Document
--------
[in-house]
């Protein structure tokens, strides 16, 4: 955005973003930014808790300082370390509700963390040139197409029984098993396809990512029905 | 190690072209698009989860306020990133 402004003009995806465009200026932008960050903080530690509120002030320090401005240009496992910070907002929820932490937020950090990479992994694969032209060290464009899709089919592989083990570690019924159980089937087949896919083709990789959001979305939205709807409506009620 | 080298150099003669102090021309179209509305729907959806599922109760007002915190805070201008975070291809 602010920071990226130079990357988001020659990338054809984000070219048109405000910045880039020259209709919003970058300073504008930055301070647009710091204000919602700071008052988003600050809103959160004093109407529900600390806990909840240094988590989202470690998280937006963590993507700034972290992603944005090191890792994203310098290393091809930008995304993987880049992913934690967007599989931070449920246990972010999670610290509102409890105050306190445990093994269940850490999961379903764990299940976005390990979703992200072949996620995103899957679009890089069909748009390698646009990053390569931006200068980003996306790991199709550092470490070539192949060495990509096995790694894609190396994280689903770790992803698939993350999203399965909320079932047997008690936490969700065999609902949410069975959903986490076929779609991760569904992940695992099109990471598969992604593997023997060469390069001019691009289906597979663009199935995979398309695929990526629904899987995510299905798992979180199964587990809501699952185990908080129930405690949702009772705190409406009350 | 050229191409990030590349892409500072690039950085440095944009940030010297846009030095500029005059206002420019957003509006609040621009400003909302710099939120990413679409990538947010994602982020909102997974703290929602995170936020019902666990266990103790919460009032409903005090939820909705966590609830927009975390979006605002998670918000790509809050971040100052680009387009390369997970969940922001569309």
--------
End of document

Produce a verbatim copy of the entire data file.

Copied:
[in-house]
């Protein structure tokens, strides 16, 4: 955005973003930014808790300082370390509700963390040139197409029984098993396809990512029905 | 190690072209698009989860306020990133 402004003009995806465009200026932008960050903080530690509120002030320090401005240009496992910070907002929820932490937020950090990479992994694969032209060290464009899709089919592989083990570690019924159980089937087949896919083709990789959001979305939205709807409506009620 | 080298150099003669102090021309179209509305729907959806599922109760007002915190805070201008975070291809 602010920071990226130079990357988001020659990338054809984000070219048109405000910045880039020259209709919003970058300073504008930055301070647009710091204000919602700071008052988003600050809103959160004093109407529900600390806990909840240094988590989202470690998280937006963590993507700034972290992603944005090191890792994203310098290393091809930008995304993987880049992913934690967007599989931070449920246990972010999670610290509102409890105050306190445990093994269940850490999961379903764990299940976005390990979703992200072949996620995103899957679009890089069909748009390698646009990053390569931006200068980003996306790991199709550092470490070539192949060495990509096995790694894609190396994280689903770790992803698939993350999203399965909320079932047997008690936490969700065999609902949410069975959903986490076929779609991760569904992940695992099109990471598969992604593997023997060469390069001019691009289906597979663009199935995979398309695929990526629904899987995510299905798992979180199964587990809501699952185990908080129930405690949702009772705190409406009350 | 050229191409990030590349892409500072690039950085440095944009940030010297846009030095500029005059206002420019957003509006609040621009400003909302710099939120990413679409990538947010994602982020909102997974703290929602995170936020019902666990266990103790919460009032409903005090939820909705966590609830927009975390979006605002998670918000790509809050971040100052680009387009390369997970969940922001569309």